The Communications Workers of America have a new and very informative web site called Speed Matters where they advocate a “comprehensive national high speed broadband policy to ensure that we all benefit from the telecommunications and information revolution.”
One of the areas they highlight is government:
Governments increasingly rely on the internet as the means to provide information and forms for taxes, government programs, eligibility criteria, and other uses.
People without access to such information are, in effect, penalized. Enrollment in the Medicare Part D drug plan, for example, relied on web-based communications.
High speed interactive broadband should allow citizens to increase and improve their ability to participate in civic life.
The challenge they identify is that “The United States has failed to bring the benefits of this telecommunications revolution to most of our population. While more households are adopting broadband, our relative position in the world is worsening.”
They note that there is very much still a digital divide:
There is an income digital divide: more than 62% of households with incomes over $100,000 subscribe to high speed broadband at home while just 11% of households with incomes below $30,000 subscribe.
There is a rural/urban digital divide: only 17% of adults in rural areas subscribe to broadband compared to 31% in urban and 30% in suburban areas.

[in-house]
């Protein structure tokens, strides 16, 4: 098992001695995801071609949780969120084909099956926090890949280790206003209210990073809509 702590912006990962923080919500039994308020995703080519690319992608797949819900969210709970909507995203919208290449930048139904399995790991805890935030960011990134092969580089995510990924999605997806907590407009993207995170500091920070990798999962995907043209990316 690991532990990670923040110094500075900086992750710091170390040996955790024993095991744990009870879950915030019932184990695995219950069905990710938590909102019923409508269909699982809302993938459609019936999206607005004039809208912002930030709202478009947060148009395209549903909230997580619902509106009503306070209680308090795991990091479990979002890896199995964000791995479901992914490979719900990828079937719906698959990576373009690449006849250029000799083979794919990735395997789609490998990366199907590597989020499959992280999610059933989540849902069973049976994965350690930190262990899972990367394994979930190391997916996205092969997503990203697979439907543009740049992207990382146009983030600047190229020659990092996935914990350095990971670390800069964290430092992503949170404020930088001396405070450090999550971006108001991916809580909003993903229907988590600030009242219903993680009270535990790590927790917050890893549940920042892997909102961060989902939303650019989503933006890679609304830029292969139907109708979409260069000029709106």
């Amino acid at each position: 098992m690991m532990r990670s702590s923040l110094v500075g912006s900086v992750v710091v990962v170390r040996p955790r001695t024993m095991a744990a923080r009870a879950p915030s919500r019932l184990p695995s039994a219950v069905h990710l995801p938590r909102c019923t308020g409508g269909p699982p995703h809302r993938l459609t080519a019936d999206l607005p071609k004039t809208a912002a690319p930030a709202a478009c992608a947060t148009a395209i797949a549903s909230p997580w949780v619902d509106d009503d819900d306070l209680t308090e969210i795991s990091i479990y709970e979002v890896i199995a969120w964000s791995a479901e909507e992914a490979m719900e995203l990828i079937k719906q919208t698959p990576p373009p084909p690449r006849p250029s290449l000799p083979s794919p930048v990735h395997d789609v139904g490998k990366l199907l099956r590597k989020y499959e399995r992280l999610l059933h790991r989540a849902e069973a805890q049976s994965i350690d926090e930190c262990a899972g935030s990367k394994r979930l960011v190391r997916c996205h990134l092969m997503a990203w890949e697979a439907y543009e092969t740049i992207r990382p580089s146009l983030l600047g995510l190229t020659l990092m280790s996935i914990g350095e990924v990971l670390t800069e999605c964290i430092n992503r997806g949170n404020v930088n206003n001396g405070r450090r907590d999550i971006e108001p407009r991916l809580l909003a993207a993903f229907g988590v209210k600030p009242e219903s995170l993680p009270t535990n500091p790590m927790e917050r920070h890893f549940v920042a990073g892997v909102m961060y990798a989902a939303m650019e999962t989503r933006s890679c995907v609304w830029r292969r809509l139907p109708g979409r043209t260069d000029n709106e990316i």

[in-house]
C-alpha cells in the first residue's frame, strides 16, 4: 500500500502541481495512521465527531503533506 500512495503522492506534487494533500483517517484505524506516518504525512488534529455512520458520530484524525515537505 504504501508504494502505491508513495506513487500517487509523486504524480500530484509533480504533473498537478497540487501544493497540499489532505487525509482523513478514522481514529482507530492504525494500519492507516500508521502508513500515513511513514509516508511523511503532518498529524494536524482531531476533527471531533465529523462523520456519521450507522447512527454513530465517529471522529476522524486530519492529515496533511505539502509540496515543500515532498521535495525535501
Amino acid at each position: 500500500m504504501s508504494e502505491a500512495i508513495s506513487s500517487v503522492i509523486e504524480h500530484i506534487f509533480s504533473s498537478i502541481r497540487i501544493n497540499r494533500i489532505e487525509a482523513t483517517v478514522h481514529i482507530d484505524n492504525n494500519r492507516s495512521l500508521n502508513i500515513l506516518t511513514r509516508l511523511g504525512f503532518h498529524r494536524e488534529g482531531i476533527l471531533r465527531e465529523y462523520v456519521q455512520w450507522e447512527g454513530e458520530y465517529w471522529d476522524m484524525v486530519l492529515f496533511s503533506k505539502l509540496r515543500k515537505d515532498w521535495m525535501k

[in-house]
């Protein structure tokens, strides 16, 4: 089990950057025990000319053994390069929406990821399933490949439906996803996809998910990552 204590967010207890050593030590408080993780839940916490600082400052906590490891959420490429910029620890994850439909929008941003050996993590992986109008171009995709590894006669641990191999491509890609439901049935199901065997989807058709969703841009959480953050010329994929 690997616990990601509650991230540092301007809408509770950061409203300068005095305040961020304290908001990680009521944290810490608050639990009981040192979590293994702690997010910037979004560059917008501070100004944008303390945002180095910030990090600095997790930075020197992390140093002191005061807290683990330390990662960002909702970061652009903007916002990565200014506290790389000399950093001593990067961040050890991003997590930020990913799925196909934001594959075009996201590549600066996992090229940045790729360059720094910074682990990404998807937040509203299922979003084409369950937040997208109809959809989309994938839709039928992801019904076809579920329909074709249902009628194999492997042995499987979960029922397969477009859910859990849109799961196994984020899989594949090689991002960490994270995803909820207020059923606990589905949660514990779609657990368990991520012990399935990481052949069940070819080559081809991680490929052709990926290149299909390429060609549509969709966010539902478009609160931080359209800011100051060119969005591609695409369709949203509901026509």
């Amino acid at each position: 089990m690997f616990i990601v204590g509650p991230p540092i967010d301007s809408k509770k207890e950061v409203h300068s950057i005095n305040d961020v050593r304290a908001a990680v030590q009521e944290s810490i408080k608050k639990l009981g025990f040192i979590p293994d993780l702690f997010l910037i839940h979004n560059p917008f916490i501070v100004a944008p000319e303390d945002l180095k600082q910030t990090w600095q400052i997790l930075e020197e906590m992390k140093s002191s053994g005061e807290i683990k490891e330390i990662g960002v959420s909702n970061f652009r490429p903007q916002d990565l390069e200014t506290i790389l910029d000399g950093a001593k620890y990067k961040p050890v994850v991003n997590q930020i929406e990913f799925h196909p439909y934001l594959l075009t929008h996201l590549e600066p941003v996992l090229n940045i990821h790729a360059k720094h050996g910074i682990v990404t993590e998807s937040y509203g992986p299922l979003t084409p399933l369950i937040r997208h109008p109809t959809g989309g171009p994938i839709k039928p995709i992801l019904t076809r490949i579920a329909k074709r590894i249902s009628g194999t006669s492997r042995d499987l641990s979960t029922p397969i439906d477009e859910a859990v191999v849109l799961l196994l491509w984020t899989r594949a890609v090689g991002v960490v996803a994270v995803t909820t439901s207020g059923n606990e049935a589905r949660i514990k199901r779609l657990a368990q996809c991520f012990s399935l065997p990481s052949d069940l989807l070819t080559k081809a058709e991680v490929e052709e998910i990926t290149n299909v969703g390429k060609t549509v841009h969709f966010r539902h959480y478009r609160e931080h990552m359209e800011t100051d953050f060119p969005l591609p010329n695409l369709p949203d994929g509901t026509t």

And there is a farm/non-farm divide: only 15.8% of farm households have adopted broadband.
They further note that the FCC definition of “high speed” is tool slow and that “what Americans have come to expect from ‘high speed Internet’ is far slower than connections in other countries around the world.” A typical DSL line has a speed of 200 kilobits per second (Kbps) (the FCC definition of high speed). Compare that to the fact that other countries have already established goals of 100 megabits per second (Mbps).
The site has lots of information, a document library, five key principles for improving the US’s place in the high-speed Internet economy (U.S. is now 16th), a a blog, a speed test so you can find out how fast your own upload and download speeds are, and more.
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